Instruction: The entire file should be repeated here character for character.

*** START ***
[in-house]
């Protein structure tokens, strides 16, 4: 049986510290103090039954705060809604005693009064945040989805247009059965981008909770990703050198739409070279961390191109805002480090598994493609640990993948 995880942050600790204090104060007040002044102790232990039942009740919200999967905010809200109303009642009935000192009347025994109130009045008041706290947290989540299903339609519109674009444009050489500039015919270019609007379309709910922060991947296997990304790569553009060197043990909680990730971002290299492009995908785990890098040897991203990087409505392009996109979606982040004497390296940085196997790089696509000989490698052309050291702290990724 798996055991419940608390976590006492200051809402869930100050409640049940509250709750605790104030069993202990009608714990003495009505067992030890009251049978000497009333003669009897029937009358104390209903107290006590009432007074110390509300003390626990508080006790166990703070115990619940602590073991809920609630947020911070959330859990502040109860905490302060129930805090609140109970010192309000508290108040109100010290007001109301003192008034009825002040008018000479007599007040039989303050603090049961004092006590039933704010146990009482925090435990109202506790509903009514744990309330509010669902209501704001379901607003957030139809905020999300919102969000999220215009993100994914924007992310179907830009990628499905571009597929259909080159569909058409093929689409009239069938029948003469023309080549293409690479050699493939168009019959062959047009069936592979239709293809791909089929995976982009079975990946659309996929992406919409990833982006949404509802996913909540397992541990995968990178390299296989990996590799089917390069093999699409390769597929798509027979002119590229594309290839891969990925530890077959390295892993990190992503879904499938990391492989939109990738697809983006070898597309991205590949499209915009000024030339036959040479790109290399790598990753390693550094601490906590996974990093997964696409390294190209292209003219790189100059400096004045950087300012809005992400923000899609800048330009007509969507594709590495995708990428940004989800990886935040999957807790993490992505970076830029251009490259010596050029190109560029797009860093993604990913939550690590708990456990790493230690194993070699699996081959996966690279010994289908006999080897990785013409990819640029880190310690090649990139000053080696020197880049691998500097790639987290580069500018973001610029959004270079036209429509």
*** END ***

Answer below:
[in-house]
């Protein structure tokens, strides 16, 4: 049986510290103090039954705060809604005693009064945040989805247009059965981008909770990703050198739409070279961390191109805002480090598994493609640990993948 995880942050600790204090104060007040002044102790232990039942009740919200999967905010809200109303009642009935000192009347025994109130009045008041706290947290989540299903339609519109674009444009050489500039015919270019609007379309709910922060991947296997990304790569553009060197043990909680990730971002290299492009995908785990890098040897991203990087409505392009996109979606982040004497390296940085196997790089696509000989490698052309050291702290990724 798996055991419940608390976590006492200051809402869930100050409640049940509250709750605790104030069993202990009608714990003495009505067992030890009251049978000497009333003669009897029937009358104390209903107290006590009432007074110390509300003390626990508080006790166990703070115990619940602590073991809920609630947020911070959330859990502040109860905490302060129930805090609140109970010192309000508290108040109100010290007001109301003192008034009825002040008018000479007599007040039989303050603090049961004092006590039933704010146990009482925090435990109202506790509903009514744990309330509010669902209501704001379901607003957030139809905020999300919102969000999220215009993100994914924007992310179907830009990628499905571009597929259909080159569909058409093929689409009239069938029948003469023309080549293409690479050699493939168009019959062959047009069936592979239709293809791909089929995976982009079975990946659309996929992406919409990833982006949404509802996913909540397992541990995968990178390299296989990996590799089917390069093999699409390769597929798509027979002119590229594309290839891969990925530890077959390295892993990190992503879904499938990391492989939109990738697809983006070898597309991205590949499209915009000024030339036959040479790109290399790598990753390693550094601490906590996974990093997964696409390294190209292209003219790189100059400096004045950087300012809005992400923000899609800048330009007509969507594709590495995708990428940004989800990886935040999957807790993490992505970076830029251009490259010596050029190109560029797009860093993604990913939550690590708990456990790493230690194993070699699996081959996966690279010994289908006999080897990785013409990819640029880190310690090649990139000053080696020197880049691998500097790639987290580069500018973001610029959004270079036209429509």